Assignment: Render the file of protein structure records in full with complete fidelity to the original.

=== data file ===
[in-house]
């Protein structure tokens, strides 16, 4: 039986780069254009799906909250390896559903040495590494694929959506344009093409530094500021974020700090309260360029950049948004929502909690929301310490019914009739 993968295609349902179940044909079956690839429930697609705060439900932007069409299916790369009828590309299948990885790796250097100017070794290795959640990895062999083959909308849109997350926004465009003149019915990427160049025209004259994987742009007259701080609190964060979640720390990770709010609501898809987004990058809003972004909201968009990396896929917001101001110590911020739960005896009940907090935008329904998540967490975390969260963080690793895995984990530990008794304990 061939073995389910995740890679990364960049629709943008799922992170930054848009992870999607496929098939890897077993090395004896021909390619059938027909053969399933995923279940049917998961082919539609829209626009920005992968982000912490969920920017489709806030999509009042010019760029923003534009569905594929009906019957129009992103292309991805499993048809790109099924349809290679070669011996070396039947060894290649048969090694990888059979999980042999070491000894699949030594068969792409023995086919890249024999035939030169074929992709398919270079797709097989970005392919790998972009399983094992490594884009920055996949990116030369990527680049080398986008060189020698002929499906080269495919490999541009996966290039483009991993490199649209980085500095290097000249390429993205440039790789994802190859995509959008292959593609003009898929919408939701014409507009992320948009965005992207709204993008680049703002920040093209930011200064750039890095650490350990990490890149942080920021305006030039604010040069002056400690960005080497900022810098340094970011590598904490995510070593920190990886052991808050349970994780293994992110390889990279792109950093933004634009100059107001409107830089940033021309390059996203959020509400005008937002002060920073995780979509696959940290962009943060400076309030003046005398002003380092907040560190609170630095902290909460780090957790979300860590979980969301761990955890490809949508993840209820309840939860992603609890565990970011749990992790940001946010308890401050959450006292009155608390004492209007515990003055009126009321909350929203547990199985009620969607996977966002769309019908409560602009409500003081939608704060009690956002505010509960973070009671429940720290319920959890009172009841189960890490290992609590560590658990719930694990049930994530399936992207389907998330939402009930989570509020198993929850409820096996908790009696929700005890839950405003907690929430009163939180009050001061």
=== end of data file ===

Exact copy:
[in-house]
């Protein structure tokens, strides 16, 4: 039986780069254009799906909250390896559903040495590494694929959506344009093409530094500021974020700090309260360029950049948004929502909690929301310490019914009739 993968295609349902179940044909079956690839429930697609705060439900932007069409299916790369009828590309299948990885790796250097100017070794290795959640990895062999083959909308849109997350926004465009003149019915990427160049025209004259994987742009007259701080609190964060979640720390990770709010609501898809987004990058809003972004909201968009990396896929917001101001110590911020739960005896009940907090935008329904998540967490975390969260963080690793895995984990530990008794304990 061939073995389910995740890679990364960049629709943008799922992170930054848009992870999607496929098939890897077993090395004896021909390619059938027909053969399933995923279940049917998961082919539609829209626009920005992968982000912490969920920017489709806030999509009042010019760029923003534009569905594929009906019957129009992103292309991805499993048809790109099924349809290679070669011996070396039947060894290649048969090694990888059979999980042999070491000894699949030594068969792409023995086919890249024999035939030169074929992709398919270079797709097989970005392919790998972009399983094992490594884009920055996949990116030369990527680049080398986008060189020698002929499906080269495919490999541009996966290039483009991993490199649209980085500095290097000249390429993205440039790789994802190859995509959008292959593609003009898929919408939701014409507009992320948009965005992207709204993008680049703002920040093209930011200064750039890095650490350990990490890149942080920021305006030039604010040069002056400690960005080497900022810098340094970011590598904490995510070593920190990886052991808050349970994780293994992110390889990279792109950093933004634009100059107001409107830089940033021309390059996203959020509400005008937002002060920073995780979509696959940290962009943060400076309030003046005398002003380092907040560190609170630095902290909460780090957790979300860590979980969301761990955890490809949508993840209820309840939860992603609890565990970011749990992790940001946010308890401050959450006292009155608390004492209007515990003055009126009321909350929203547990199985009620969607996977966002769309019908409560602009409500003081939608704060009690956002505010509960973070009671429940720290319920959890009172009841189960890490290992609590560590658990719930694990049930994530399936992207389907998330939402009930989570509020198993929850409820096996908790009696929700005890839950405003907690929430009163939180009050001061």